Frequently asked questions...
do midwives do?
Is midwifery care safe?
Is midwifery care legal?
Do I have to pay for midwifery
Can I have a midwife and a doctor
at the same time?
What is the working relationship
between midwives and physicians?
What experience and training
do midwives have?
Can I have a midwife and still
give birth in the hospital?
Does having a midwife mean
I can't have an epidural?
Do all visits with my midwife take
place in my home?
What is the difference between a midwife and a
do midwives do?
Midwives are experts in normal birth. In a nutshell, Registered
Midwives in BC provide primary maternity care throughout pregnancy,
for the duration of labor and birth, and care for mother and baby
until up to eight weeks postpartum.
What does this really mean?
Midwives listen, observe, educate, guide and care. They order and
interpret tests and discuss results. They screen for physical, psychological,
emotional and social health. They are with women during pregnancy,
labour and birth, in normal situations and when complications develop.
They catch babies. They do home visits postpartum. They help with
breastfeeding and adjusting to life with a new baby. They work with
other midwives and with other health professionals. They practice
evidence based, woman centered maternity and newborn care and are
an established part of the BC health care system.
midwifery care safe?
There is a large body of evidence that supports midwifery care as
a safe choice for low-risk healthy women. Data gathered from New
Zealand, Australia, the UK, Holland, the US and Canada where regulated
midwifery is widely practiced shows that midwives provide safe,
high quality care.
Midwifery clients experience lower rates of forceps application,
vacuum extractions, cesarean section births, episiotomies, infections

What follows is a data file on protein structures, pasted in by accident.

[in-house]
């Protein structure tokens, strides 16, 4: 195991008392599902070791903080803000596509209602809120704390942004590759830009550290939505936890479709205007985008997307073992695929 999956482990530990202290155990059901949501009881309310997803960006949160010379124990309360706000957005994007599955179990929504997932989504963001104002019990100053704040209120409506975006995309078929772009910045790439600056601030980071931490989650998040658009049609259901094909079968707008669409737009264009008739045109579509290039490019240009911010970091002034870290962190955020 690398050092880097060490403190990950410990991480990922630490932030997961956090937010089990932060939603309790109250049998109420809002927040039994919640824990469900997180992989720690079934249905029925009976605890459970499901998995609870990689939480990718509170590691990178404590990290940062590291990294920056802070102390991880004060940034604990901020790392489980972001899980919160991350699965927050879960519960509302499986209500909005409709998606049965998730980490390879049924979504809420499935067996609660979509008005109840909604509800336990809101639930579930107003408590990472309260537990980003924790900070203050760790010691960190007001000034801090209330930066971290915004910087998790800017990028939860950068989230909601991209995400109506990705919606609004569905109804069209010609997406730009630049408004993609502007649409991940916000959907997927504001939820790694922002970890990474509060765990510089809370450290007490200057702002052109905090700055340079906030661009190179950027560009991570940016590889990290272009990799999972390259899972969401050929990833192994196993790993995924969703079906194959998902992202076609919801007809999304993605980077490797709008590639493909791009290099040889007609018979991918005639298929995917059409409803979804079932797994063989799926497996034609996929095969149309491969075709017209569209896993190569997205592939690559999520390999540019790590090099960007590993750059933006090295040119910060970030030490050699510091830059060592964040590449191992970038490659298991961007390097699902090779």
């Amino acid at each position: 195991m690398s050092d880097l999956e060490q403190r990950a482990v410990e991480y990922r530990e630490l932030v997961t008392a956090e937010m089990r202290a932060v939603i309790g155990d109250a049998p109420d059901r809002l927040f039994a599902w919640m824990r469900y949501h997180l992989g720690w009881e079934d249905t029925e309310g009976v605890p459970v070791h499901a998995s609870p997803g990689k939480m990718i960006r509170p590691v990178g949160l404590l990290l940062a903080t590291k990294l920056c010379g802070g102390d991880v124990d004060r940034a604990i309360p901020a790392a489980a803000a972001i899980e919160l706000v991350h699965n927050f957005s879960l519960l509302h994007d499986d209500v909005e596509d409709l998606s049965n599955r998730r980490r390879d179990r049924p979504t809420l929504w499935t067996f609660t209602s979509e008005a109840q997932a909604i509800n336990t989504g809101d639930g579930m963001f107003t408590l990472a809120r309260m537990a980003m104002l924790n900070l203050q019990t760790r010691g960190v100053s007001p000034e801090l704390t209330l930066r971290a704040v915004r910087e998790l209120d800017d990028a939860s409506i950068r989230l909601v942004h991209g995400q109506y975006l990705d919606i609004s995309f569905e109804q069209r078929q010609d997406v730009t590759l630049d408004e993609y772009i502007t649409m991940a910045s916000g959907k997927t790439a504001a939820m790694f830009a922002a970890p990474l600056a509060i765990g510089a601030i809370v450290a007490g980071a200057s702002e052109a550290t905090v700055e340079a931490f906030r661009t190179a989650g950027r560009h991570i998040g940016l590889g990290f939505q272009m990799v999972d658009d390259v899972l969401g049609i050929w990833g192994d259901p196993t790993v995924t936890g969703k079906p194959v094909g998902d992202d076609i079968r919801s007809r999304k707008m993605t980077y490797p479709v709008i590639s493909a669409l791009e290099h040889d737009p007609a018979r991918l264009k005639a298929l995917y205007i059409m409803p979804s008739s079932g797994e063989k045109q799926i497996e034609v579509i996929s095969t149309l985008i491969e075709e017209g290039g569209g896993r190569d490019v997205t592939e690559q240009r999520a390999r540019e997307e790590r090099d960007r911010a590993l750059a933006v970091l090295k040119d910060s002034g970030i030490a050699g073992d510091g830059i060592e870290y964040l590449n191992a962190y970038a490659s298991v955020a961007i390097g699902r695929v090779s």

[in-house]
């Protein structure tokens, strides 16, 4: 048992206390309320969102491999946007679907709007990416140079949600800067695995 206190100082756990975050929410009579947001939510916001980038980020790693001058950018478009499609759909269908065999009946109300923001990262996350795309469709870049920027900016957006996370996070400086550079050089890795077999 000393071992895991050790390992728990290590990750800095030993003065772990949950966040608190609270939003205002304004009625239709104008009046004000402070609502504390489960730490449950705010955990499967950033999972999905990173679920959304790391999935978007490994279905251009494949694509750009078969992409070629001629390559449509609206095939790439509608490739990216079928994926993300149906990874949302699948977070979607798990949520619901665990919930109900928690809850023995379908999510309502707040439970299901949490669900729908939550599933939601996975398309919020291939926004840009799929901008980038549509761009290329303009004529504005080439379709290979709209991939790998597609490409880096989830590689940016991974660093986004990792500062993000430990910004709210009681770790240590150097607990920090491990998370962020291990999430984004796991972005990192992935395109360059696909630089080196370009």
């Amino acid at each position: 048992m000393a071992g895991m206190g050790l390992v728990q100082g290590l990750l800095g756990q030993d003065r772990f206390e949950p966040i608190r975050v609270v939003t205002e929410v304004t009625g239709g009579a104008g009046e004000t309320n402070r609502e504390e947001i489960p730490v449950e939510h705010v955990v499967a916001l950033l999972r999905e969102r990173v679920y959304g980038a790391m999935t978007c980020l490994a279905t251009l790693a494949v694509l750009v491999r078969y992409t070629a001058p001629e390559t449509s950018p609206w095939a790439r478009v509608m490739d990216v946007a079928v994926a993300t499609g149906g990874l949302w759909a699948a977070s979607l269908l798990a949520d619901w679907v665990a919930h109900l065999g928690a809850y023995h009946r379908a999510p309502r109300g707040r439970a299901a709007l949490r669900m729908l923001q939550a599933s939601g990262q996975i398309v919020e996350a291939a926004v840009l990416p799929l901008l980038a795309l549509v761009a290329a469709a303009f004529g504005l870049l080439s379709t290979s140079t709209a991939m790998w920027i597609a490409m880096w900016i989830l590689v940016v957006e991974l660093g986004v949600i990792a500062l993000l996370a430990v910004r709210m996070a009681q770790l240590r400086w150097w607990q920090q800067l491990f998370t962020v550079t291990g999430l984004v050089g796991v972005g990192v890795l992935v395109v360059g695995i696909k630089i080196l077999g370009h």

and babies born requiring resuscitation, when care is provided by
trained, registered midwives such as exist in BC.
midwifery care legal?
Yes, since 1998 midwifery has been regulated through the Health
Professions Act by the College of Midwives of British Columbia.
The title "midwife" is protected and its use by anyone
other than a Registered Midwife is illegal. Currently, there are
approximately 125 Registered Midwives in the province, both in rural
and urban centres. For midwifery information across Canada see canadianmidwives.org
I have to pay for midwifery care?
In BC the Medical Services Plan pays for the services of Registered
Midwives. If you are covered under the BC Medical Services Plan,
all you have to do is show your BC Care Card. For women who are
not registered with MSP midwives may also bill privately –
ask at the clinic if you are not sure if you are registered.
I have a midwife and a doctor at the same time?
The Medical Services Plan will cover one primary care provider for
mom and baby, for the duration of pregnancy, throughout labour and
birth, and for the first two months postpartum. The choice of caregiver
for a normal, healthy pregnancy is each woman’s decision to